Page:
USA I.D request

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USA I.D request

Postby Iggy » Fri Jul 29, 2011 5:14 pm

Recently received this query via our website - wonder if any of our US members can help out with advice, or supply me with an email where Deana can email you directly. Sounds to me like one of the milk snakes, but I'm really not familiar with US geography and snake distributions, certainly not sufficient to try to help out with relatively little info :) Credit will be given to SAReptiles/members of course :)


Thank you for reading my letter! Outside of the hermitage yesterday morning a dead snake was discovered. Relatively speaking it was small and skinny. About 12 inches long. The snake had a pattern from tip of head it was black and had patterned rings of black and red..black as I said beginning at the head and so forth. I live on the Mojave Desert in the Hi Desert region of Victorville, California. With that information, Sir, would you be able to identify the classification and tell me if it is venomous? May you be blessed with peace love and kindness this day! Thanks for your help! Deana
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Re: USA I.D request

Postby Westley Price » Fri Jul 29, 2011 5:32 pm

My first thought was a young Mud Snake (Farancia abacura), but I doubt they occur in California.

From the sounds of it, I would guess it is a Variable Snadsnake (Chilomeniscus stramineus)

Here is a picture, owner's name displayed on photo.

Image

Or possibly a Variable Ground Snake (Sonora semiannulata)

Owner's name displayed on photo.

Image
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Re: USA I.D request

Postby rolandslf » Sun Jul 31, 2011 4:55 pm

I would say that it is one of the Californian Mountain King Snakes. Lampropeltis zonata.
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Re: USA I.D request

Postby WW » Sun Jul 31, 2011 5:49 pm

Lampropeltis zonata has obvious white bands as well as red and black - Chilomeniscus or Sonora seem far more likely, and the latter has a black snout judging from those photos.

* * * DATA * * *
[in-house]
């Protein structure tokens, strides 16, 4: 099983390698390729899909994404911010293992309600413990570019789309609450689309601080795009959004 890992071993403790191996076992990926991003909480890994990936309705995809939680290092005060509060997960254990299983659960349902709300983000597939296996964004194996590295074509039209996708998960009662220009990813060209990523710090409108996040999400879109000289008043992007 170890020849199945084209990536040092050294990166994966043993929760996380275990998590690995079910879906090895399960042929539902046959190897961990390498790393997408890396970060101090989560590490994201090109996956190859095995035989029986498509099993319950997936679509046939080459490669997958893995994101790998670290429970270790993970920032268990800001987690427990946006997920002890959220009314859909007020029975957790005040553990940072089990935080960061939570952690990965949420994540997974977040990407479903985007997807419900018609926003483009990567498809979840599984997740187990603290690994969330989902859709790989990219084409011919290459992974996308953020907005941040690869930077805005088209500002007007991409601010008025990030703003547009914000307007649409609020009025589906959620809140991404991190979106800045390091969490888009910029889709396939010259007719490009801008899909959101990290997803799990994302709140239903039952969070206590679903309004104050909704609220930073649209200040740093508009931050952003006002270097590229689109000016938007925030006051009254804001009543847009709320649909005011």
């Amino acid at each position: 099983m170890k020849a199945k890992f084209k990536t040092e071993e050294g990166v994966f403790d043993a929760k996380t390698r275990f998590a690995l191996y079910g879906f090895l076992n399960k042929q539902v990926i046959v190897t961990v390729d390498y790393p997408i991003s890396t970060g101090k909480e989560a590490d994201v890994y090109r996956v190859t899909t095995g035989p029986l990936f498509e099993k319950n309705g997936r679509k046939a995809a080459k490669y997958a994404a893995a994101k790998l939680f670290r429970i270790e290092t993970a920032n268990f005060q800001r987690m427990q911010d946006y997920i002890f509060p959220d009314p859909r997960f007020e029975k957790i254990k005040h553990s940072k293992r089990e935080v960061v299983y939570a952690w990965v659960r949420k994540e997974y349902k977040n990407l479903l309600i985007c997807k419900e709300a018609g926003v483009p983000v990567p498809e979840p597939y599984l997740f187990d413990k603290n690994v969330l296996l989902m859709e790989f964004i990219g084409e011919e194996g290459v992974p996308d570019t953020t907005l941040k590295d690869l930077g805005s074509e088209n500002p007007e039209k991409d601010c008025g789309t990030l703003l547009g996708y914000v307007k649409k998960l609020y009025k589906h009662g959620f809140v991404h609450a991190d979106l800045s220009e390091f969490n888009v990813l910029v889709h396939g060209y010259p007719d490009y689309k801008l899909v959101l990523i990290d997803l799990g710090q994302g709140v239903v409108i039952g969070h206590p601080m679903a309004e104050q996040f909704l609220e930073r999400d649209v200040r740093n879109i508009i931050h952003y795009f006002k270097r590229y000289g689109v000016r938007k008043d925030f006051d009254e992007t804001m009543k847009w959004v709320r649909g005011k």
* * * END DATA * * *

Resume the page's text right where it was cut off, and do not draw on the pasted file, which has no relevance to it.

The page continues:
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Re: USA I.D request

Postby Iggy » Mon Aug 01, 2011 8:48 am

Thanks all, I have referred Deana to this link, hopefully this will resolve her question, though I suggested a photo would be a much easier way to provide positive ID. Thanks again!
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http://www.snakes-uncovered.com
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Re: USA I.D request

Postby Viridovipera » Mon Oct 08, 2012 7:17 am

Your snake is definitely Chionactis occipitalis occipitalis, the Mojave shovel nosed snake.

They're variable in coloration, it looks like that orange one is a real stunner.

Here's a link with more information: http://www.californiaherps.com/snakes/p ... talis.html
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Re: USA I.D request

Postby croteseeker » Mon Oct 08, 2012 10:02 pm

There are actually two possibilities on this one. Chilomeniscus and Chionactis can both be ruled out.

Chilomeniscus stramineus doesn't live anywhere near there and nobody who's ever seen one in real life would refer to it as, "skinny." The first photo that Westley posted does a pretty good job illustrating the reason why. They're actually very short and fat. A 12" individual would be a true monster sand snake.

Chionactis occipitalis occipitalis is black and yellow, with small (tiny) amounts of orange. The shovelnose that is known to have that much orange coloration is the Colorado desert subspecies (Chionactis occipitalis annulata), but they don't live there, either. Besides, Both Chionactis and Chilomeniscus have yellow snouts.

Westley's second guess, Sonora semiannulata semiannulata, would seem to be the most likely. It's range ends right around Victorville, but it should still be found there. They are extremely variable, but black heads and red and black banding are very common.

Another possibility is the Long-nosed snake, Rhinocheilus lecontei. They come in two natural color phases. One, with little to no red, is called the, "clarus," phase, while the other, with little to no cream color, is called the, "lecontei," phase. The latter is a definite possibility, as I've seen some that were solid red and black. But they grow much larger than 12", so if it's a Long-nosed snake it's a neonate or a first-year juvie.

Hope that helps narrow down the search, Iggy. Let us know what you find out. :smt006
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